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10/22


10/22

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Comments posted to this topic are about the item 10/22
Jeff Moden
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Although I got the answer right, it's kind of misleading... if the value of a column has been updated to the same value (usually do to bad GUI code), do you want, say, an audit trigger to still fire? It will if you only use the correct answer... if you don't want it to, you must also compare the values from the two trigger tables, taking null into consideration, to see if the value actually changed.

--Jeff Moden

RBAR is pronounced ree-bar and is a Modenism for Row-By-Agonizing-Row.
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Although they tell us that they want it real bad, our primary goal is to ensure that we dont actually give it to them that way.
Although change is inevitable, change for the better is not.
Just because you can do something in PowerShell, doesnt mean you should. Wink

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matt stockham
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Apparently selecting A is incorrect, because the correct answer is A or B .........
Lynn Pettis
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Here is my take on things; don't read too much into the questions. Although the correct answer is a or b (either a or b alone is only partially correct based on BOL), in the real world must of us would also do a comparision between inserted and deleted to be sure an actual update occurred.

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Lynn Pettis

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Hi,
I agree with Lynn.
I'm pretty sure the idea is to introduce you to the UPDATE(Columnname) and COLUMS_UPDATED.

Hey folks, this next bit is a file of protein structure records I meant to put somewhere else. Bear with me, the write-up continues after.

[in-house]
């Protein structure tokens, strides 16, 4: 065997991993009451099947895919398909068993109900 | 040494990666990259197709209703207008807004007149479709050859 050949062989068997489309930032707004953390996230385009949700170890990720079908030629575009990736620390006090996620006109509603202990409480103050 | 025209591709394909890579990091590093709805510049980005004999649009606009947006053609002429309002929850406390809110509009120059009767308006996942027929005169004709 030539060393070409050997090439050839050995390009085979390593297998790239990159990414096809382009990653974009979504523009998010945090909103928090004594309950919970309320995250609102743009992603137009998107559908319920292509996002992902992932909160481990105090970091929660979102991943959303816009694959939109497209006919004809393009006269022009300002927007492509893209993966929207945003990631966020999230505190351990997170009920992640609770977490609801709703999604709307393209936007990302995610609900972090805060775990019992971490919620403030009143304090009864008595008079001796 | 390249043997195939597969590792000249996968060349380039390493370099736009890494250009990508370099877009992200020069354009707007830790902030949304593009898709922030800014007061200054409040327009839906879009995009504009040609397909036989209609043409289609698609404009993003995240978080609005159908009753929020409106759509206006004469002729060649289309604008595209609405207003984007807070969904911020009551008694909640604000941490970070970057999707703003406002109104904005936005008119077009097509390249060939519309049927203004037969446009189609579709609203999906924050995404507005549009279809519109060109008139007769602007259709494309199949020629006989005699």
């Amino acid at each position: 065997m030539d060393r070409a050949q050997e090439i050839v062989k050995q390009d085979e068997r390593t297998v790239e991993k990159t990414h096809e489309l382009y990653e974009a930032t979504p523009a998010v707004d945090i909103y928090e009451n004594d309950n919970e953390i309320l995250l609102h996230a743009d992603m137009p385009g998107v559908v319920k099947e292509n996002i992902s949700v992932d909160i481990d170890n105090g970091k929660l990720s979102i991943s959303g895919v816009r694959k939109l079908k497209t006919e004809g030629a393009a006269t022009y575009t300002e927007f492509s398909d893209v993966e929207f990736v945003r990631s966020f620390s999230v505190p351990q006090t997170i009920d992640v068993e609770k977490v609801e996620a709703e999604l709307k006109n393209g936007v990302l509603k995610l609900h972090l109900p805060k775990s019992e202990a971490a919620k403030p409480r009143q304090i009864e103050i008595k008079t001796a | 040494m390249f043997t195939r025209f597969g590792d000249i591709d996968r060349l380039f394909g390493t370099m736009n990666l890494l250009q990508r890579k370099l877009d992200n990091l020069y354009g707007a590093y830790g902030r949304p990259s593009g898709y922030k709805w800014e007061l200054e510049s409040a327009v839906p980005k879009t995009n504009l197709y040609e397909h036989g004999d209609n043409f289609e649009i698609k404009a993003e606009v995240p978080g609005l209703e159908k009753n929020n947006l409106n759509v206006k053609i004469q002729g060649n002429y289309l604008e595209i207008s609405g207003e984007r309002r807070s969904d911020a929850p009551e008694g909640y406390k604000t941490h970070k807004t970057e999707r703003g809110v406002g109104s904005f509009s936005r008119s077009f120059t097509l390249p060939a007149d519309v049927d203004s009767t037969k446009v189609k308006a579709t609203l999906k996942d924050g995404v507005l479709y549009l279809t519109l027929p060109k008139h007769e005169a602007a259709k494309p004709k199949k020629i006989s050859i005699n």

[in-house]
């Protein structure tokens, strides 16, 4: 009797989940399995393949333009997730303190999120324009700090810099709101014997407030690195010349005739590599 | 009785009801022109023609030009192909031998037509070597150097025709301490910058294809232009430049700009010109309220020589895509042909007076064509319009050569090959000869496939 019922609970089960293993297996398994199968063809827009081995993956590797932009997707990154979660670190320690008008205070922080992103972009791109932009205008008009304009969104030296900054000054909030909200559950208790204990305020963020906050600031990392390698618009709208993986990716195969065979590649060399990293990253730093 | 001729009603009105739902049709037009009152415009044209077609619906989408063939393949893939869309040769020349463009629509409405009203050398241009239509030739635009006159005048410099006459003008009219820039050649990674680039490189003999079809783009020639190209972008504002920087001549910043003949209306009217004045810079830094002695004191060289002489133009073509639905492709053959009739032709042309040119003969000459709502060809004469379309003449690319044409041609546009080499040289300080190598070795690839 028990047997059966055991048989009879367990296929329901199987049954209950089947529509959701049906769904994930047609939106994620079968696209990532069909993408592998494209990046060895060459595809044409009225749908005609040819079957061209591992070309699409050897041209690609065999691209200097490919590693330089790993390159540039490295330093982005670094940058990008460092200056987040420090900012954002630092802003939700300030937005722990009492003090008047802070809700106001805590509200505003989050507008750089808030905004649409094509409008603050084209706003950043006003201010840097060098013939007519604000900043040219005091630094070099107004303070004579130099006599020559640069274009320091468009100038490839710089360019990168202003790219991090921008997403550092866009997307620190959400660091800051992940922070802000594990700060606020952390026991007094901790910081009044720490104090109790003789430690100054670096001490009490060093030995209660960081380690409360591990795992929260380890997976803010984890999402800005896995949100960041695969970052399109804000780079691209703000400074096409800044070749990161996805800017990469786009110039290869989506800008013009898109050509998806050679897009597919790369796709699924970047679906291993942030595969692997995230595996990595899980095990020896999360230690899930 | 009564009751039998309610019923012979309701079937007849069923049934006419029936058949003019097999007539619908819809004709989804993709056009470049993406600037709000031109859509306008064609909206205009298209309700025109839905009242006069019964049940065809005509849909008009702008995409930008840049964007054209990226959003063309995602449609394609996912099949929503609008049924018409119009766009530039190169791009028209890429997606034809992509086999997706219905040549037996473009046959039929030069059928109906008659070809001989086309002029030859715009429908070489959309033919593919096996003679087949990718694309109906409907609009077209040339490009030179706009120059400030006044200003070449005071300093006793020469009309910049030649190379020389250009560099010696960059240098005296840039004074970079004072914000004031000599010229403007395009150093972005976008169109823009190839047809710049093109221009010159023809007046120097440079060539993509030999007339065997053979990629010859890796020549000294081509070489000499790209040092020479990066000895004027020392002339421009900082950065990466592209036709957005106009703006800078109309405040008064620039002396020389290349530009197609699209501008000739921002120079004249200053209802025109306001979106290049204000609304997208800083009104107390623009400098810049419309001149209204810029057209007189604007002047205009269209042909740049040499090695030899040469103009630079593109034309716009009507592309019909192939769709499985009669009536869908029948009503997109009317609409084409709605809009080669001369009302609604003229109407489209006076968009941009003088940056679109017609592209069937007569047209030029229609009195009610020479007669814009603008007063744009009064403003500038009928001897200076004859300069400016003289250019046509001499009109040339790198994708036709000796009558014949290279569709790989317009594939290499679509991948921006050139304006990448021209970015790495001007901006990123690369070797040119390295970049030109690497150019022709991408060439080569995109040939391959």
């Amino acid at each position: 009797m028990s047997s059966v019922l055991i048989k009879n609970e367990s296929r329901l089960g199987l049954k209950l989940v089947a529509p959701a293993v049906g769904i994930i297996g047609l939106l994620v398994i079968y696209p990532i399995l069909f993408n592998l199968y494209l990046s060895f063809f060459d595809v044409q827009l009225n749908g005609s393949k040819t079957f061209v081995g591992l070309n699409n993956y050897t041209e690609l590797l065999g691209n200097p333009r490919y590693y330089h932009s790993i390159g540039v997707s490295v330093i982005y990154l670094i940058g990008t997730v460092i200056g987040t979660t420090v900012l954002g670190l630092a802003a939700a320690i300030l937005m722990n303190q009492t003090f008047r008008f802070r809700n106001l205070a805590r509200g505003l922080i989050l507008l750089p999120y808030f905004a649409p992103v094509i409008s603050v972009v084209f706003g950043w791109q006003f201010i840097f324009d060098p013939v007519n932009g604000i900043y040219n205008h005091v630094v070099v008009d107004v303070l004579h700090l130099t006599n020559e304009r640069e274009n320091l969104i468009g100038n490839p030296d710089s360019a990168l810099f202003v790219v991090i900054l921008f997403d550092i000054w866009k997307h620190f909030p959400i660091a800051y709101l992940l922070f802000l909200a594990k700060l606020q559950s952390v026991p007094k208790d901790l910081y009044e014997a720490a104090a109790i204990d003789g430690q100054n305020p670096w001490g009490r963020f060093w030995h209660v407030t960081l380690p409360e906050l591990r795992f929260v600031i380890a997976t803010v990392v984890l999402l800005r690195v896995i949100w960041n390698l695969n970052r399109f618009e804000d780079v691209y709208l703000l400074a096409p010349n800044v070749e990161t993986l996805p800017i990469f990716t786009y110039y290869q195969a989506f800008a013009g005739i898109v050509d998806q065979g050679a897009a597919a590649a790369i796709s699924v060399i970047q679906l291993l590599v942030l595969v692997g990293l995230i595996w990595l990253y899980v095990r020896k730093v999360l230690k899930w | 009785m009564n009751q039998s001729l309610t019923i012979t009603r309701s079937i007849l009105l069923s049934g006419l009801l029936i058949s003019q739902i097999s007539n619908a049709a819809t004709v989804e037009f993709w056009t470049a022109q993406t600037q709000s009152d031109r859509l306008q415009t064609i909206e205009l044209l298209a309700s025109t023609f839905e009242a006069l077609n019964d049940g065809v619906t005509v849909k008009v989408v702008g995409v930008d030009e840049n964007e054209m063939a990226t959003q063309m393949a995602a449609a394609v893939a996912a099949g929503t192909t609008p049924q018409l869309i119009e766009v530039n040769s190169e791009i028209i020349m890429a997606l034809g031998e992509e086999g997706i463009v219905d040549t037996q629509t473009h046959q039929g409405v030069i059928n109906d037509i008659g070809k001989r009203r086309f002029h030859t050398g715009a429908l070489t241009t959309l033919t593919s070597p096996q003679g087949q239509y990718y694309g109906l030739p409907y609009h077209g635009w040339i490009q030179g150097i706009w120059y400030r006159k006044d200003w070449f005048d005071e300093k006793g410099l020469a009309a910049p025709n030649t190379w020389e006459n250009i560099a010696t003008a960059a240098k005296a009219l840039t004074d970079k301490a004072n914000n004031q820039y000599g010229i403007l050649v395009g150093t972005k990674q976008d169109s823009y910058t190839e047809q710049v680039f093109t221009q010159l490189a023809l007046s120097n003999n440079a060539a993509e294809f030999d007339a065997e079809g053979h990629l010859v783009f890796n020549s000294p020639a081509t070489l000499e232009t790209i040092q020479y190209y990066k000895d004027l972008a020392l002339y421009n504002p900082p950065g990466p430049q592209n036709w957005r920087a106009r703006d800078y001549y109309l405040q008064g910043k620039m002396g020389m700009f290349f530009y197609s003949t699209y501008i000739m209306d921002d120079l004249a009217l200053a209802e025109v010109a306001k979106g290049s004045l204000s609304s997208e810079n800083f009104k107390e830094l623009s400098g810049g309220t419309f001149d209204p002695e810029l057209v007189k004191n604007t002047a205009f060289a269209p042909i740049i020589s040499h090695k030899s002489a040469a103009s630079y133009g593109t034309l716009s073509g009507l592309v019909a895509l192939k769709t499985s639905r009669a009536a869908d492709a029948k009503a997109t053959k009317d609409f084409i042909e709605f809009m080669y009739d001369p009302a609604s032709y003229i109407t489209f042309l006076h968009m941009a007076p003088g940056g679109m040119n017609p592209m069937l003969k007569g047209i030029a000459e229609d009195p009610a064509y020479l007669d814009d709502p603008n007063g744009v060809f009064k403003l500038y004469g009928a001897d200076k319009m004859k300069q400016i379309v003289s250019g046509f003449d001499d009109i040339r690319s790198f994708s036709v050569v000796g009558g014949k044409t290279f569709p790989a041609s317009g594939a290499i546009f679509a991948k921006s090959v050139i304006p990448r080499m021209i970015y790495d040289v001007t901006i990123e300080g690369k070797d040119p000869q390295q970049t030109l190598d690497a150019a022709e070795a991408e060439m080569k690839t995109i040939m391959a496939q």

I did a double take on the UPDATED table answer as I would compare the deleted and inserted tables... I've been caught out before where I've speed read the possible answers and assumed what the question was getting at! Or made up my own version of the possible answers...

I once got asked in an interview about the UPDATED table in a trigger and then spent nearly 10 minutes explaining there isn't an UPDATED table in triggers... The guy asking the question didn't set it! It goes without saying I didn't take the job!

I guess the UPDATE() is a quick and dirty way to see if a column was updated, but you would still need to compare the old and new values to see if it actually changed.

Rodders...



Jeff Moden
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I'm not so worried about me reading into such questions... I'm more worried that someone will take the answer as the gospel and mess up their data when they actually go to use it by thinking that it will detect changes. They could have at least put the required comparison between INSERTED and DELETED in the answer... a more clever question might have had a "None of the above" as the 5th selection.

--Jeff Moden

RBAR is pronounced ree-bar and is a Modenism for Row-By-Agonizing-Row.
First step towards the paradigm shift of writing Set Based code:
Stop thinking about what you want to do to a row... think, instead, of what you want to do to a column.